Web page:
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Database Recovery Strategies

 

Topic Last Modified: 2006-06-12

This section explains the structure of a database and discusses database recovery strategies.

To understand how a database is structured you should understand page levels, Exchange Store Engine (ESE) table levels, and application levels of a database. The following is a quick description of each level:

Page level:   The file contains an ordered series of pages (typically 4 kilobyte or a multiple of 4 kilobytes), with each page sharing a common organizational structure. Each page has page header information and page data. The header information includes the checksums for the page that enable Exchange to verify data integrity and to correct single-bit errors on the page.

ESE Table level:   Groups of pages are owned by tables that are managed by the ESE database engine. A typical Exchange database contains thousands of individual tables.

Application level:   ESE is a general purpose database that can be used by different applications. For example, both Exchange and Active Directory directory service use ESE. The ESE database engine stores information in its tables as directed by a particular application. ESE itself does not understand the application-defined relationships between tables or the meaning of the data stored in each table.

The most basic strategy for recovering from database file damage is to restore a known good copy of the database from backup and to roll the database forward using subsequently generated transaction log files. To use this strategy, the following three assumptions must apply:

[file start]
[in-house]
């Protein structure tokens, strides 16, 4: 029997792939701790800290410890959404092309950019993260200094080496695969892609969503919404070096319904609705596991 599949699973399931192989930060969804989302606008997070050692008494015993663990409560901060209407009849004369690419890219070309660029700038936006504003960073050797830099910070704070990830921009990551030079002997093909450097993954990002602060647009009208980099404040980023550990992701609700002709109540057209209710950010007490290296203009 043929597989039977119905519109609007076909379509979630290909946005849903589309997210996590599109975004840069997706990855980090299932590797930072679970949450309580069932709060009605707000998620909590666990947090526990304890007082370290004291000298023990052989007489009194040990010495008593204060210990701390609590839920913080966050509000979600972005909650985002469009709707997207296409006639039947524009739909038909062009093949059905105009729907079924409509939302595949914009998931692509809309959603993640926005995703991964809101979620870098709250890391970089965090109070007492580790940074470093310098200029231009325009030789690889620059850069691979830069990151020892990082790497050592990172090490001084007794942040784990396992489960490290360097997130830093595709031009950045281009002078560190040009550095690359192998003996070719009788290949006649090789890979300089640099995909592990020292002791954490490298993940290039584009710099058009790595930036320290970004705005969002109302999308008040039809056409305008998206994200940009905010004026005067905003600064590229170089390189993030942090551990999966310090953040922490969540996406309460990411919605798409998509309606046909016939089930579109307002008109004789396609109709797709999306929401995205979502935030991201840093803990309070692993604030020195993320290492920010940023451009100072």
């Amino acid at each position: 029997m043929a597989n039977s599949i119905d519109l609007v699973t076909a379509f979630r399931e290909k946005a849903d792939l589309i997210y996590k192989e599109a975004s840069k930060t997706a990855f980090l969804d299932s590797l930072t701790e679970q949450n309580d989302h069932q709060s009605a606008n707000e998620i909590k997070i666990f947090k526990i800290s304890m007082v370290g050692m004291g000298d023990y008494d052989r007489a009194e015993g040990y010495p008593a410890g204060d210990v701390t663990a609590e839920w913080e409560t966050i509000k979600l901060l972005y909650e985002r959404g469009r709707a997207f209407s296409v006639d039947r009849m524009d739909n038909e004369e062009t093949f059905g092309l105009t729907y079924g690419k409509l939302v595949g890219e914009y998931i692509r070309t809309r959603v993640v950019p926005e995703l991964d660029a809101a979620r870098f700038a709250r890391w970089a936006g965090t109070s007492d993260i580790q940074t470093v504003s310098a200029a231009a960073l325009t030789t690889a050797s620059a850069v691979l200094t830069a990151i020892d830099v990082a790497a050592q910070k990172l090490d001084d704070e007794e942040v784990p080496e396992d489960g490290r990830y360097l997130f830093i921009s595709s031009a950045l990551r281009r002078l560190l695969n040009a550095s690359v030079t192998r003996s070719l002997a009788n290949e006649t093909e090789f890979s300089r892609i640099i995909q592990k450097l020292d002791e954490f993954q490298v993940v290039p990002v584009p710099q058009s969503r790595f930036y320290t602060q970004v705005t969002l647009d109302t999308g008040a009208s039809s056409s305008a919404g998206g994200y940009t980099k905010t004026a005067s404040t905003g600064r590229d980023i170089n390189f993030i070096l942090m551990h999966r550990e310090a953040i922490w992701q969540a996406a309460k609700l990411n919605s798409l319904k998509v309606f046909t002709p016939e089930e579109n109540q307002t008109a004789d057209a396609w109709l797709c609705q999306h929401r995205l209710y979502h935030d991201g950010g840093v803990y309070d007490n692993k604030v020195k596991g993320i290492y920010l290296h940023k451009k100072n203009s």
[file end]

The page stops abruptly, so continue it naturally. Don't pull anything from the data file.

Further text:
• You have a good backup of the database.

  • All transaction log files generated since the backup are available and undamaged.

  • The problem in the database is not caused by a logical corruption or unintended deletion. For example, if a virus scanner was to corrupt messages or delete them, then the corruptions and deletions would be part of the transaction log record and would be replayed into the database after restoration from backup.

Other database recovery strategies are described below.

When you move an Exchange mailbox to a different database, the contents of the mailbox are processed by the Exchange Information Store just as when they were created. Items that have been damaged will be skipped. Therefore, moving all mailboxes to a new database is an excellent strategy for removing damaged items while at the same time maximizing the amount of salvaged user content.

After a mailbox has been moved, Outlook client profiles will be automatically updated to point clients to the new database or server. For this to occur, the previous server must remain online with its Information Store service that is running until after all clients have logged on one time and have been redirected. If the previous server is not kept online, then Outlook client profiles must be updated manually or through scripts.

Previous offline or cached mode client files will continue to work after a mailbox has been moved. Client rule functionality is also preserved when a mailbox is moved.